US looking to counter Iran in post-war Iraq, envoy says

Iran gained major influence in Iraq after the 2003 US-led invasion toppled Saddam Hussain

FILE – In this file photo taken on Nov. 9, 2016, U.S. Ambassador to Iraq Douglas Silliman speaks to the press during a gathering to watch U.S. election results in Baghdad. The American ambassador to Iraq says the U.S. is looking to roll back the influence of neighboring Iran and help the central government resolve its dispute with the Kurdish region.(AP Photo/Hadi Mizban, File)

Baghdad: As Iraq emerges from three years of war with the Daesh group, the US is looking to roll back the influence of neighbouring Iran and help the central government resolve its dispute with the Kurdish region, the American envoy to the country has said.

US Ambassador Douglas Silliman took up his post in Baghdad in September 2016, just weeks before the start of the operation to retake the northern city of Mosul. With Daesh now driven out of all the territory it once held and Iraq’s declaration that the war against the extremists is over, he says Washington is focused on keeping the peace and rebuilding, and sees Iran’s influence as a problem.

“Iran simply does not respect the sovereignty of its neighbours,” Silliman said.

“The Iranians have — to some extent — assisted the government of Iraq in defeating Daesh,” he said, using an alternative acronym for Daesh. “But frankly I have not seen the Iranians donating money for humanitarian assistance, I have not seen them contributing to the UN stabilisation program.”

Iran gained major influence in Iraq after the 2003 US-led invasion toppled Saddam Hussain and empowered the country’s Shiite majority.

When Daesh swept across northern and central Iraq in the summer of 2014, Iran-backed militias mobilised in the country’s defence, providing a bulwark in many areas while the beleaguered armed forces were rebuilt. The now state-sanctioned paramilitaries, known as the Popular Mobilisation Forces, consist of tens of thousands of mostly Shiite fighters deployed across the country.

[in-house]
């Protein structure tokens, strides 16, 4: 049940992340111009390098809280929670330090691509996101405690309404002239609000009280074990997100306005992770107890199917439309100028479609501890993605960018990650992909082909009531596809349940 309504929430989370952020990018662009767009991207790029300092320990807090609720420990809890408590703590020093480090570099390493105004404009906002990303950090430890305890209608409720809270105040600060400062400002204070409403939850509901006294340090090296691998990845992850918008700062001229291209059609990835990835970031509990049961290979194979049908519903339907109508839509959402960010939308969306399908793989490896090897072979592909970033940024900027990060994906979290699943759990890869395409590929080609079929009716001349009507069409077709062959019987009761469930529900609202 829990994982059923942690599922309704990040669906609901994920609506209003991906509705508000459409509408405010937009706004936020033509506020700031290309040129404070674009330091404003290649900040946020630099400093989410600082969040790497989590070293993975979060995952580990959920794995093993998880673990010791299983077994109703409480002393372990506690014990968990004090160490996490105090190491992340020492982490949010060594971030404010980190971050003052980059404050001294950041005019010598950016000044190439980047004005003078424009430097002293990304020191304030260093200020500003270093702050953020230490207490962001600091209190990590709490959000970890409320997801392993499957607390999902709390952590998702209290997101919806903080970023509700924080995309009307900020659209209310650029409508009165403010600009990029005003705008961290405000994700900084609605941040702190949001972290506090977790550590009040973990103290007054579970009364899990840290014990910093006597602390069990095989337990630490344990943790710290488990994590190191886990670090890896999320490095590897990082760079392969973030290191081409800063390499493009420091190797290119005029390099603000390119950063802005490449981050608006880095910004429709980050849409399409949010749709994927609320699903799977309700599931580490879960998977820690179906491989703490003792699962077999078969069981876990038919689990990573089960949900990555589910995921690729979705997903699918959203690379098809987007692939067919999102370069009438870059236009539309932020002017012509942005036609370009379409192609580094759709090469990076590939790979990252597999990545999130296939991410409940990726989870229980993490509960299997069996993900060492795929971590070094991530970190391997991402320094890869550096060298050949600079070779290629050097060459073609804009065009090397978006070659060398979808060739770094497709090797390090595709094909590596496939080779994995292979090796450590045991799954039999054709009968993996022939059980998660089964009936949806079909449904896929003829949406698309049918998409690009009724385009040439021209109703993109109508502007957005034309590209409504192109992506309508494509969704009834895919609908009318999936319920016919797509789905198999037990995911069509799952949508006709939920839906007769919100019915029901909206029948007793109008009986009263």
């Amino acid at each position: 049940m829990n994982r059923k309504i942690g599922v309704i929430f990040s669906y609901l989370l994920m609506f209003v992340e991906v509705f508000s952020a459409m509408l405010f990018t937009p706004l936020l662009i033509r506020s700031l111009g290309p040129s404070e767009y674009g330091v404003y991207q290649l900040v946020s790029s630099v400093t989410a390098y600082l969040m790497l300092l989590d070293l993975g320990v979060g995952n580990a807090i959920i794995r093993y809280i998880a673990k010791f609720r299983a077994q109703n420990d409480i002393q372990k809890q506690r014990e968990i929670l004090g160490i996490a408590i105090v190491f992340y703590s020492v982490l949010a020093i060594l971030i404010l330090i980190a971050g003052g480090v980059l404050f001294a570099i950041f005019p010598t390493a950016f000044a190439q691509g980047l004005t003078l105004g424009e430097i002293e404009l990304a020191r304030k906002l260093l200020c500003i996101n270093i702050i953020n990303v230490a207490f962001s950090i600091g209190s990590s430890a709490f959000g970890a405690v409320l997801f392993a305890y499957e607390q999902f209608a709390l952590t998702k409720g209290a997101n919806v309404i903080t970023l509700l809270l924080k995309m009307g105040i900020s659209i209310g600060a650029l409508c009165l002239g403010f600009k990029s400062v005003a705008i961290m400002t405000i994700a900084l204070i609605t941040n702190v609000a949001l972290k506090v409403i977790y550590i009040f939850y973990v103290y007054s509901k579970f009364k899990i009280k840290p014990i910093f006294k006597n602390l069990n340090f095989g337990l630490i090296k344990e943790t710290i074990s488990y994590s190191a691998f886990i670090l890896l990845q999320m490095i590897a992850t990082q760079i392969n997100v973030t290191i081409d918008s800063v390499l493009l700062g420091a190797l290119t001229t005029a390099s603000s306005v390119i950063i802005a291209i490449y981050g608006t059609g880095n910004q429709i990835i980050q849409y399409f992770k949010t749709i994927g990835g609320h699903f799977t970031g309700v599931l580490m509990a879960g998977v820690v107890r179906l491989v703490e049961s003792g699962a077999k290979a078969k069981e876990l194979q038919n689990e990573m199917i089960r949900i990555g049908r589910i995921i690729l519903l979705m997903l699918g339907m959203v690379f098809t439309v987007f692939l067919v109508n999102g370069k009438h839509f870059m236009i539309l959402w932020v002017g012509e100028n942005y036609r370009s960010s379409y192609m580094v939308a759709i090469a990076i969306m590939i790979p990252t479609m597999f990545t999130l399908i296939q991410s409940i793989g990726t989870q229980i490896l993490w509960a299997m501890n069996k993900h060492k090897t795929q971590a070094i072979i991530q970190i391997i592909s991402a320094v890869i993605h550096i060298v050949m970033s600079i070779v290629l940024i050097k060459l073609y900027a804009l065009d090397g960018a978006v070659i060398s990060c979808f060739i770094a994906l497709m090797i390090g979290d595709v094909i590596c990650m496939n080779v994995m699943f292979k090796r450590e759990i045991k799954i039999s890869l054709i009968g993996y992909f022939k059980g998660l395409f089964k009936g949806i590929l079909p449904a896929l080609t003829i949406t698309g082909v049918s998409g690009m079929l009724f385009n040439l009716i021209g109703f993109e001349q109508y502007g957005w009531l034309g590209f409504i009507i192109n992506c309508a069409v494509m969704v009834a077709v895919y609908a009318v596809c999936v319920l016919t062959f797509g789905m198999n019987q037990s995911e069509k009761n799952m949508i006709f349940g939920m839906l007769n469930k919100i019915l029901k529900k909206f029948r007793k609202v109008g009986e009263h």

Victories against Daesh have made their leaders increasingly powerful.

The Trump administration has called for the paramilitary forces to disband after the Daesh fight is complete. It has also vowed to take a much tougher line on Iran, threatening to pull the US out of the landmark 2015 nuclear agreement and levying sanctions on Iran’s powerful Revolutionary Guard.

Iraq is meanwhile seeking external support for reconstruction after the war, which the government says caused an estimated $100 billion (Dh367 billion) in damage. Some three million Iraqis are still displaced, months after major fighting ended.

The Trump administration has made clear that the $14.3 billion military campaign against Daesh will not be replaced with a similarly funded reconstruction effort. International aid organisations are instead looking to wealthy Gulf states.

“Iraq is coming out of a difficult period where there had been a lot of economic destruction, lots of social disruption and we think that it is important for Iraq to have good, positive relationships with all of its neighbours, and Iran is included in that,” Silliman said.

He said the US was encouraged by recent Iraqi efforts to reach out to Saudi Arabia and Jordan, allies that it hopes will play a bigger role in the country going forward.

The US is also hoping to help calm tensions between the central government and the northern Kurdish region following a September independence referendum that was rejected by Baghdad. Federal forces clashed with Kurdish fighters in October as Baghdad retook disputed territories that the Kurds had seized from Daesh.

“The relatively modest role we are playing is to help both sides find ways to walk through the door of discussions,” Silliman said, explaining that while both sides support “the idea” of discussions, negotiations to end the crisis have not yet begun.

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